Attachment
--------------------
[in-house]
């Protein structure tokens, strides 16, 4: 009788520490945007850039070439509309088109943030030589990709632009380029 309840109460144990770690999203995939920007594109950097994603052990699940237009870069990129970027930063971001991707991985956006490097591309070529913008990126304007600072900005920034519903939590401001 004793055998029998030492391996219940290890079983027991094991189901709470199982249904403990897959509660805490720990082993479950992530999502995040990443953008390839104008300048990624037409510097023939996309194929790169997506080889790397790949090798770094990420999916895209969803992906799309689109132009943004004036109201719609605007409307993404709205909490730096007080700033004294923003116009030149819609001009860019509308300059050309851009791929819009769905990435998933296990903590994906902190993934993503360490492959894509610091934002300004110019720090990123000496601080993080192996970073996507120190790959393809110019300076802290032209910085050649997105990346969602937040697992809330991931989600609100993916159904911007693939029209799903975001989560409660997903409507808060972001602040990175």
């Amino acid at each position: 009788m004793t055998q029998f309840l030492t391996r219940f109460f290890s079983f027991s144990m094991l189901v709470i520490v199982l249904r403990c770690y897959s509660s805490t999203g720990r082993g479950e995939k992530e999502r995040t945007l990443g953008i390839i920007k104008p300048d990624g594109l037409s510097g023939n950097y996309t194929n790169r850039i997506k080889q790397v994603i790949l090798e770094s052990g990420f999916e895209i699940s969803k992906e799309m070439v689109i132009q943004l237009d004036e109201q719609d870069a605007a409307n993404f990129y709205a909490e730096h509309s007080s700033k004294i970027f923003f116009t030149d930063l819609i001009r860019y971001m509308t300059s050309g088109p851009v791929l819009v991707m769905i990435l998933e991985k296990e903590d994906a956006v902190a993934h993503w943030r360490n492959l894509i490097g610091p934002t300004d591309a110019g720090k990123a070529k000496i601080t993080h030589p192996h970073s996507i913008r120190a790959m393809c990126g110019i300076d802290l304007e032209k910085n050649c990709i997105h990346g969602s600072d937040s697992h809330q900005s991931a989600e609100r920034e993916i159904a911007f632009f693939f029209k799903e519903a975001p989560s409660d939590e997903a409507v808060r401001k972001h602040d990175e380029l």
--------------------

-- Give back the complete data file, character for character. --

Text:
[in-house]
């Protein structure tokens, strides 16, 4: 009788520490945007850039070439509309088109943030030589990709632009380029 309840109460144990770690999203995939920007594109950097994603052990699940237009870069990129970027930063971001991707991985956006490097591309070529913008990126304007600072900005920034519903939590401001 004793055998029998030492391996219940290890079983027991094991189901709470199982249904403990897959509660805490720990082993479950992530999502995040990443953008390839104008300048990624037409510097023939996309194929790169997506080889790397790949090798770094990420999916895209969803992906799309689109132009943004004036109201719609605007409307993404709205909490730096007080700033004294923003116009030149819609001009860019509308300059050309851009791929819009769905990435998933296990903590994906902190993934993503360490492959894509610091934002300004110019720090990123000496601080993080192996970073996507120190790959393809110019300076802290032209910085050649997105990346969602937040697992809330991931989600609100993916159904911007693939029209799903975001989560409660997903409507808060972001602040990175």
């Amino acid at each position: 009788m004793t055998q029998f309840l030492t391996r219940f109460f290890s079983f027991s144990m094991l189901v709470i520490v199982l249904r403990c770690y897959s509660s805490t999203g720990r082993g479950e995939k992530e999502r995040t945007l990443g953008i390839i920007k104008p300048d990624g594109l037409s510097g023939n950097y996309t194929n790169r850039i997506k080889q790397v994603i790949l090798e770094s052990g990420f999916e895209i699940s969803k992906e799309m070439v689109i132009q943004l237009d004036e109201q719609d870069a605007a409307n993404f990129y709205a909490e730096h509309s007080s700033k004294i970027f923003f116009t030149d930063l819609i001009r860019y971001m509308t300059s050309g088109p851009v791929l819009v991707m769905i990435l998933e991985k296990e903590d994906a956006v902190a993934h993503w943030r360490n492959l894509i490097g610091p934002t300004d591309a110019g720090k990123a070529k000496i601080t993080h030589p192996h970073s996507i913008r120190a790959m393809c990126g110019i300076d802290l304007e032209k910085n050649c990709i997105h990346g969602s600072d937040s697992h809330q900005s991931a989600e609100r920034e993916i159904a911007f632009f693939f029209k799903e519903a975001p989560s409660d939590e997903a409507v808060r401001k972001h602040d990175e380029l």